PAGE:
December 15, 2022: The Clovis City Council recently experienced changes in leadership.
Two longtime political leaders in the City of Clovis, Mayor Jose Flores and Councilman Bob Whalen did not seek reelection in the past November elections, leaving two seats open to newcomers of the Clovis City government.
These two newcomers, Matt Basgall and Diane Pearce, have been elected by the people of Clovis and have been officially sworn in as council members. The standing council members, including Mayor Lynne Ashbeck, Mayor Pro-Tem Vong Mouanoutoua, and incumbent Councilman Drew Bessinger, who ran alongside council members Basgall and Pearce, all have the similar experience and enthusiasm when it comes to serving their upcoming terms. Bessinger will serve until 2026, while Ashbeck and Mouanoutoua will choose whether or not to seek reelection in 2024.
Each council member has looked back to the past to identify what has been good for the public of Clovis while also looking towards the future and anticipating any possible changes that may need to be made.
Councilman Drew Bessinger, who made it clear that he and now former Mayor Flores will remain friends, spoke about what he looks forward to the most when working with the new council as a whole.
“I look forward to being with two new faces, one of them, I’ve known Matt for over two decades….We have problems that we’re gonna have to deal with, we’re gonna have different perspectives, we may not all agree on every solution, but we all have the same goal, and that’s to help the citizens of Clovis.”
He then went into speaking about a few of those problems that he believes are facing the city of Clovis.
“Like every community, we have a burgeoning homeless issue, we have an understaffed police department, we have an affordable housing crisis that’s being put on cities to fix, unfairly, but that’s kind of the way things go.”
Mayor Pro Tem Vong Mouanoutoua continued the sentiment of Bessinger, talking about how having new members of the City Council can have a great effect in the form of bringing new positions and ideas to the table.
“Having new people with new perspectives, new sorts of experiences, new views is always beneficial to a city like ours. Hopefully we can maintain the type of leadership that those before us have always maintained.”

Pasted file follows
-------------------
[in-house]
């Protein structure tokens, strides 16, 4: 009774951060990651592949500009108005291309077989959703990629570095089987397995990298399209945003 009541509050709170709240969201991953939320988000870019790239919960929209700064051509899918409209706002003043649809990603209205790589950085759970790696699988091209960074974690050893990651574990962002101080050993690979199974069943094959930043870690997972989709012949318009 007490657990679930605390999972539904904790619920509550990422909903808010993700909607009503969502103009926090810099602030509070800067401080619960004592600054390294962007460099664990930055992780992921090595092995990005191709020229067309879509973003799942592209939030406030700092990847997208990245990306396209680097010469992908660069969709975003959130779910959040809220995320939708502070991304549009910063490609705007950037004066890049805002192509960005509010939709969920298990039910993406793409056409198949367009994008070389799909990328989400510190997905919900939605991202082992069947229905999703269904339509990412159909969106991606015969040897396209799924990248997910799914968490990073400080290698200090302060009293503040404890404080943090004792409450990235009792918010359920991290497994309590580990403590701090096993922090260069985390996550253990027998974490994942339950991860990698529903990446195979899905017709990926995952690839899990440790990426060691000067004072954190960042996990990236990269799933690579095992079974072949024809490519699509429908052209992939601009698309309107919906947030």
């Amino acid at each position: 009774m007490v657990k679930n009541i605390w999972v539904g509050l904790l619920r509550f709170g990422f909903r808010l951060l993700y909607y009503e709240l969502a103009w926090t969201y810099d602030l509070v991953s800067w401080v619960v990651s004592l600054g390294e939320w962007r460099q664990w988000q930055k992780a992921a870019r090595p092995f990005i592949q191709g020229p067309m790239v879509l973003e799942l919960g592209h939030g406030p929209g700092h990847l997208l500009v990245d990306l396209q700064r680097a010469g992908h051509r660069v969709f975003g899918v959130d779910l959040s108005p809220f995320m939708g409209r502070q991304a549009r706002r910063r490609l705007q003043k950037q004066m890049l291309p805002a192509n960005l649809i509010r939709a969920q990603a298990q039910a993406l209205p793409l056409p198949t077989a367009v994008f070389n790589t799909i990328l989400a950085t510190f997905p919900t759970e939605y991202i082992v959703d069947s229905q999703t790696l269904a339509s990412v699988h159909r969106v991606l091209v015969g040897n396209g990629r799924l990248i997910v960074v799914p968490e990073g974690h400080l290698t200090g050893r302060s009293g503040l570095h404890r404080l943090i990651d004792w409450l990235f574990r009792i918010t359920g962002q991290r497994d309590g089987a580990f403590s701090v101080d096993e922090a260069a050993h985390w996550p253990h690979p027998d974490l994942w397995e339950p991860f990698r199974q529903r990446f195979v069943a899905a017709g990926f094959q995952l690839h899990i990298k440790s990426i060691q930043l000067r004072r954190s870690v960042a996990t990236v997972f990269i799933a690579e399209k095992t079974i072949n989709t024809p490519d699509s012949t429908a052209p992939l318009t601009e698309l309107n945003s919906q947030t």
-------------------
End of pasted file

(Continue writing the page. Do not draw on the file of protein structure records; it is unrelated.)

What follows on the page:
Looking towards his next term, Mayor Pro Tem Mouanoutoua mentioned that he hopes the council can “…continue to be good stewards and servants of the people. And that we continue to have a servant’s heart.”
Newly elected Mayor Lynne Ashbeck is optimistic that while losing two long standing council members, the newly elected pair will put forth their new ideas in a move she says can “make a council special”.
“I think with new council members it’s sort of the intersection of new ideas which is great, new perspectives, they’ve had recent outreach into the community. I also look forward to continuing the traditions that make our council special.”
Mayor Ashbeck proclaimed that she thinks it’s the “combination” of working well with new members and their new ideas while also honoring those who have come from the past that “have got us to this point”.
On the leaving of Councilman Bob Whalen and Mayor Jose Flores, Mayor Ashbeck revealed, “After sitting next to those two for twenty-one and nineteen years, it’s personally, I will miss them, I will miss the forty years together of knowledge about our city. But for them, the time was right.”
She finished by pointing out that the two served the community for about twenty of the 110 year history of Clovis, and stated, “They were excellent servants, they were faithful servants, they did an excellent job.”
The perspective change that all three existing council members touched on seems to be a good marking point for where the City of Clovis looks to be headed. With changes coming from inside the council to start, the city now looks at how they can change its ideas into forming not only a more collective bond within its council chambers but also within its city’s residents. All the while, just as Mayor Lynne Ashbeck mentioned, “Keeping in honored tradition” in terms of values instilled in the past, remains another similarity amongst the City Council.
According to their answers, it appears that the Clovis City Council sits between changing perspective and keeping the city’s traditions alive. Just as these “traditions” have endured, the history of Clovis is what stands in the way of whether or not this City Council is able to do so.